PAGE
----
Gold is the only metal that is yellow or "golden." Other metals may develop a yellowish color, but only after they have oxidized or reacted with other chemicals.

Nearly all the gold on Earth came from meteorites that bombarded the planet over 200 million years after it formed.

The element symbol for gold—Au—comes from the old Latin name for gold, aurum, which means "shining dawn" or "glow of sunrise." The word gold comes from the Germanic languages, originating from the Proto-Germanic gulþ and Proto-Indo-European ghel, meaning "yellow/green." The pure element has been known since ancient times.

Gold is extremely ductile. A single ounce of gold (about 28 grams) can be stretched into a gold thread 5 miles (8 kilometers) long. Gold threads can even be used in embroidery.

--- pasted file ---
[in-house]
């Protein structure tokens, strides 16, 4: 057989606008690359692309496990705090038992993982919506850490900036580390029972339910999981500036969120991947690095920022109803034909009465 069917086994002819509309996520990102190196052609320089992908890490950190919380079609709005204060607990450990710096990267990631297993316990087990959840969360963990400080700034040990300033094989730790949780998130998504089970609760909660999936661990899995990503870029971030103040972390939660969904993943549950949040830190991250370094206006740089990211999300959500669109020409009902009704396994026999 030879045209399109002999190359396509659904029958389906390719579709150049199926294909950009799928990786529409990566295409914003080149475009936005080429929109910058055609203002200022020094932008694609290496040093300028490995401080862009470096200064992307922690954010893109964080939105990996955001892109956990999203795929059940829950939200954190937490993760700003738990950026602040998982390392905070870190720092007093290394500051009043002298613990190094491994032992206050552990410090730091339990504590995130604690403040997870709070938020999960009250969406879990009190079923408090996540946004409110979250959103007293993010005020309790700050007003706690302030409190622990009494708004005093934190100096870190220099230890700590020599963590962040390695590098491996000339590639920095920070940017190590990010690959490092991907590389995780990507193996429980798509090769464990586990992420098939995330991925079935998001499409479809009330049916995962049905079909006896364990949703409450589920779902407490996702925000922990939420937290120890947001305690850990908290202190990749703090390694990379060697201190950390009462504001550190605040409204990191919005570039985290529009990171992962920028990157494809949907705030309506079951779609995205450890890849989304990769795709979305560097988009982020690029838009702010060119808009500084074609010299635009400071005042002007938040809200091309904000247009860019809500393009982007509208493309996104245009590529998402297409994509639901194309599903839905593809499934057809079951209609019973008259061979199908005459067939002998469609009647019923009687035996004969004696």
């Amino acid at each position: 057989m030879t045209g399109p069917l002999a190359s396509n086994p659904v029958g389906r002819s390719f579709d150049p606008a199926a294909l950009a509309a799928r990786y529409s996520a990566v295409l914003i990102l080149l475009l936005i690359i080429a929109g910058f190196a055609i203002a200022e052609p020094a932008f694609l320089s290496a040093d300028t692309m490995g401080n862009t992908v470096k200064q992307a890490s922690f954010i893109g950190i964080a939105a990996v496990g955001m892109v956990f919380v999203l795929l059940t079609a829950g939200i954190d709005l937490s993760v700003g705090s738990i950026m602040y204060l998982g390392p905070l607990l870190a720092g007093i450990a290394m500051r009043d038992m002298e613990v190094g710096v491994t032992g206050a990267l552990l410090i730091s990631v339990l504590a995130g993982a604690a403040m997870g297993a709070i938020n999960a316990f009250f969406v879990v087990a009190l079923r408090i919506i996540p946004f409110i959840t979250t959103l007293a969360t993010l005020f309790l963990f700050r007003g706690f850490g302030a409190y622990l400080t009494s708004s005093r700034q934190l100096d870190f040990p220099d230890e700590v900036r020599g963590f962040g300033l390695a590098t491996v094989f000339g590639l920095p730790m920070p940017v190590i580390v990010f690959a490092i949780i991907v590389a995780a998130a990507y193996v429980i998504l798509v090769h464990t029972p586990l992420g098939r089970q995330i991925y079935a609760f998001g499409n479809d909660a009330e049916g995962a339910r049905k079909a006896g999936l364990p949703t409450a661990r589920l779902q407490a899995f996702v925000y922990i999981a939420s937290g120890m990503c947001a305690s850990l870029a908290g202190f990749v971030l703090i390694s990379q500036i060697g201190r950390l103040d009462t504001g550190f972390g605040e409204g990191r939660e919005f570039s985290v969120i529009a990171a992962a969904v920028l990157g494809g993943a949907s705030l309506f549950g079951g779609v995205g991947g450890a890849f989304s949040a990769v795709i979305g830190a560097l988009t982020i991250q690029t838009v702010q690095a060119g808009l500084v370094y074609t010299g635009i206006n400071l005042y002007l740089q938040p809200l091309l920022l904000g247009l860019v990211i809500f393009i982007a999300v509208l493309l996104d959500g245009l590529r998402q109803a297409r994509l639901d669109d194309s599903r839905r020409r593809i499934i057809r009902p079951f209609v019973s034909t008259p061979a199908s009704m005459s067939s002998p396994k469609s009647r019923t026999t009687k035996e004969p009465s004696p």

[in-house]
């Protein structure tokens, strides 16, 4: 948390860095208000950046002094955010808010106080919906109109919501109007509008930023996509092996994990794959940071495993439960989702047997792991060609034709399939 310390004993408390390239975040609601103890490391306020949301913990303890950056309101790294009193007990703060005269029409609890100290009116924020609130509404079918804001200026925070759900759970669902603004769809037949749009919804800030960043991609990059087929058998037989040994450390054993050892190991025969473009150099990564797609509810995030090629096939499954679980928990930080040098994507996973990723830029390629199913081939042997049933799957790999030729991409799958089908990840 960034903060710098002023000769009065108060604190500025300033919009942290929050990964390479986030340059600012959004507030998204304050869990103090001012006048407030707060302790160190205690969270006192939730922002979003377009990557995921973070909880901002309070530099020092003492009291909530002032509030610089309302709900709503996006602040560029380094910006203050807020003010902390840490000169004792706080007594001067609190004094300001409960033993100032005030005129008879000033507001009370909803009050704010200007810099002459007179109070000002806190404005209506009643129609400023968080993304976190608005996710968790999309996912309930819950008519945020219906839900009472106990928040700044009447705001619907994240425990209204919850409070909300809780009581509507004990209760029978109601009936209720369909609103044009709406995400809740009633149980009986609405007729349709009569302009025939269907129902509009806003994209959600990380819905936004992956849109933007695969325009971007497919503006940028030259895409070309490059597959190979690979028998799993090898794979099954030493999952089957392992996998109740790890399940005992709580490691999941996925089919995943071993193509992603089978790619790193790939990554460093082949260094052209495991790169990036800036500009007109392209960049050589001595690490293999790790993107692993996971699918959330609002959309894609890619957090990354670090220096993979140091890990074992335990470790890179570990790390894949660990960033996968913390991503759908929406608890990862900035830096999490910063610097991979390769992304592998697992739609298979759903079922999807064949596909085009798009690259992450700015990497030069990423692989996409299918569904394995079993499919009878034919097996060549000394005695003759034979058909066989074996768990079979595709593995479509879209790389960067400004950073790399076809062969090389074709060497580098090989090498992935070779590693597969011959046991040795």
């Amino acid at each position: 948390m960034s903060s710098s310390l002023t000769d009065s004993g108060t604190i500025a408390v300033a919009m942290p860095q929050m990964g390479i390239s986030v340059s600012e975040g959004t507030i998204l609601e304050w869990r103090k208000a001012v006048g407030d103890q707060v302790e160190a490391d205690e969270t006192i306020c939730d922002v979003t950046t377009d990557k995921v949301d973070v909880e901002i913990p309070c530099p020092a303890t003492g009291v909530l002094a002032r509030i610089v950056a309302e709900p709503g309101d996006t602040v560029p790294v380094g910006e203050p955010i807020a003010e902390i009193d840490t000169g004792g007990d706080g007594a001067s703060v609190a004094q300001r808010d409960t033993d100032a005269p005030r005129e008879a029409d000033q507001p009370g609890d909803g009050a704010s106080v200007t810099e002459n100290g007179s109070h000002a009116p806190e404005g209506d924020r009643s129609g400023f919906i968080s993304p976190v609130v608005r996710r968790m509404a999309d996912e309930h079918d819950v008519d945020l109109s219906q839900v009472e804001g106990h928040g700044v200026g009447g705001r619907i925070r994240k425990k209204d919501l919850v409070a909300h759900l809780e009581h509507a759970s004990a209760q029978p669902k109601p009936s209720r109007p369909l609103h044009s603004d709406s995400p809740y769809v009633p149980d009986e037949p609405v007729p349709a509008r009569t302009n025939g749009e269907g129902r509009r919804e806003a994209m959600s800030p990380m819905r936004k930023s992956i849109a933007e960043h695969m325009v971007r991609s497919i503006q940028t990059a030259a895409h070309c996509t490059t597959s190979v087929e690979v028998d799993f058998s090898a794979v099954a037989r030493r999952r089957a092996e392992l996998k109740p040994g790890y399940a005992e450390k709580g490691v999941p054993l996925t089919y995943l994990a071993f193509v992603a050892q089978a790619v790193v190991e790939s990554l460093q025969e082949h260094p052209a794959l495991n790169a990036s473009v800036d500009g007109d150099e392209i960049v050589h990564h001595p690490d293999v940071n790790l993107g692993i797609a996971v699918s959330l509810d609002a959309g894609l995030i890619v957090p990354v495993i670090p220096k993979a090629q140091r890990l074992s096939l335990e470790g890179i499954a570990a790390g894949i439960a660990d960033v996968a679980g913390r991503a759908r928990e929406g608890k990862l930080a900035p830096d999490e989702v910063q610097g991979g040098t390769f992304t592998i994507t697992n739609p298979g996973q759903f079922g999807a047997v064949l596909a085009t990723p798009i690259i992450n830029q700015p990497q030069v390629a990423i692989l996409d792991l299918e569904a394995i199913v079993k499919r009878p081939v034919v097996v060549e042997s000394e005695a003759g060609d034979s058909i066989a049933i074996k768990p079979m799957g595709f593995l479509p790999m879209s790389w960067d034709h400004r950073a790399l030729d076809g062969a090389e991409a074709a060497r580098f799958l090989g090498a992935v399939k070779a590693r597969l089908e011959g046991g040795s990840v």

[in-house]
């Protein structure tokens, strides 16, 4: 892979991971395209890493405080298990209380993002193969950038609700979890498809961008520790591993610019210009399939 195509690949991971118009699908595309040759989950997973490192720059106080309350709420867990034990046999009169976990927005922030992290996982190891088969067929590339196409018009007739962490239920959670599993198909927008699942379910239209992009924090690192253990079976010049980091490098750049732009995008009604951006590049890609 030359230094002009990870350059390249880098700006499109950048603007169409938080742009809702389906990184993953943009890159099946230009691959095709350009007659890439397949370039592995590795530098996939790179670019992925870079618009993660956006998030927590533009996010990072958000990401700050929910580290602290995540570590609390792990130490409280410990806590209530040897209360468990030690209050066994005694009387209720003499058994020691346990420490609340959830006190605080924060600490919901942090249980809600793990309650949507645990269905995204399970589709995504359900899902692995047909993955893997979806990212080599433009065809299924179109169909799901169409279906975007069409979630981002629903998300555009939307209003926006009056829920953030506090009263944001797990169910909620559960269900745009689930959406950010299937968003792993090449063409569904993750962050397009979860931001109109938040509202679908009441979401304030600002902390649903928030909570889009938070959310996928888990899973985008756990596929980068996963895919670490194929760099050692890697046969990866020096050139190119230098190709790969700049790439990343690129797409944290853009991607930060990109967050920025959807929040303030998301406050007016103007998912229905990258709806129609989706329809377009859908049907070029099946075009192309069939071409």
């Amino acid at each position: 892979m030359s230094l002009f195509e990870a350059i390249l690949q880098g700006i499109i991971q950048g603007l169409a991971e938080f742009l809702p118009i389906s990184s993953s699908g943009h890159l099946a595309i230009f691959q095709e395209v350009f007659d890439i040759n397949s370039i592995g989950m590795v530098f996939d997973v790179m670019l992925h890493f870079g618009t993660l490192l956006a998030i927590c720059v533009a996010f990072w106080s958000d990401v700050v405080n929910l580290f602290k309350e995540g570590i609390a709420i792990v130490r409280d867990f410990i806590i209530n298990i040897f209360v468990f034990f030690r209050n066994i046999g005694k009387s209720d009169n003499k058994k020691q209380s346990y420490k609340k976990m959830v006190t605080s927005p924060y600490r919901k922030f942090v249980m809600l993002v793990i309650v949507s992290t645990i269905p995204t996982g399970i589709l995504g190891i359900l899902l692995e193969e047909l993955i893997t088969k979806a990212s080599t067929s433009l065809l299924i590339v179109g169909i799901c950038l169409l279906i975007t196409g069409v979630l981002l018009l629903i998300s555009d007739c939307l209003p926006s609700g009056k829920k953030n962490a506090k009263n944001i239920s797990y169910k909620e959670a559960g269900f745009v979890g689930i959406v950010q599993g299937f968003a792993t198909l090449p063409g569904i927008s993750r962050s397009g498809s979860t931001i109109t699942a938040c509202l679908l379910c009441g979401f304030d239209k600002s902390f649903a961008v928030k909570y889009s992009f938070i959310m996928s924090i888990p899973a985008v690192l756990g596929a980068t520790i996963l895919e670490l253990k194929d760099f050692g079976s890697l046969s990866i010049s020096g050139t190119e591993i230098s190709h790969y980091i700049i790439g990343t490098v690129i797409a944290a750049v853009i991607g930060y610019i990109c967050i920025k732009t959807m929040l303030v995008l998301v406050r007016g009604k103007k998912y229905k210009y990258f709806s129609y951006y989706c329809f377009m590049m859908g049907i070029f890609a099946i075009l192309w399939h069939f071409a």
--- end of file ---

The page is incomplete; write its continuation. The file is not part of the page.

Gold is the most malleable element. A single ounce of gold can be beaten into a 300-square-foot sheet. A sheet of gold can be made thin enough to be transparent. Very thin sheets of gold may appear greenish blue because gold strongly reflects red and yellow.

Although gold is a heavy, dense metal, it is generally considered nontoxic. Gold metal flakes may be eaten in foods or drinks, although it is a common allergen for some.

Pure elemental gold is 24 karats, while 18-karat gold is 75 percent pure gold, 14-karat gold is 58.5 percent pure gold, and 10-karat gold is 41.7 percent pure gold.

Gold is a noble metal. It is relatively unreactive and resists degradation by air, moisture, or acidic conditions. While acids dissolve most metals, a special mixture of acids called aqua regia is used to dissolve gold.

Gold has many uses aside from its monetary and symbolic value. Among other applications, it is used in electronics, electrical wiring, dentistry, medicine, radiation shielding, and in coloring glass.

High-purity metallic gold is odorless and tasteless. This makes sense since the metal is unreactive. Metal ions confer flavor and odor to metallic elements and compounds.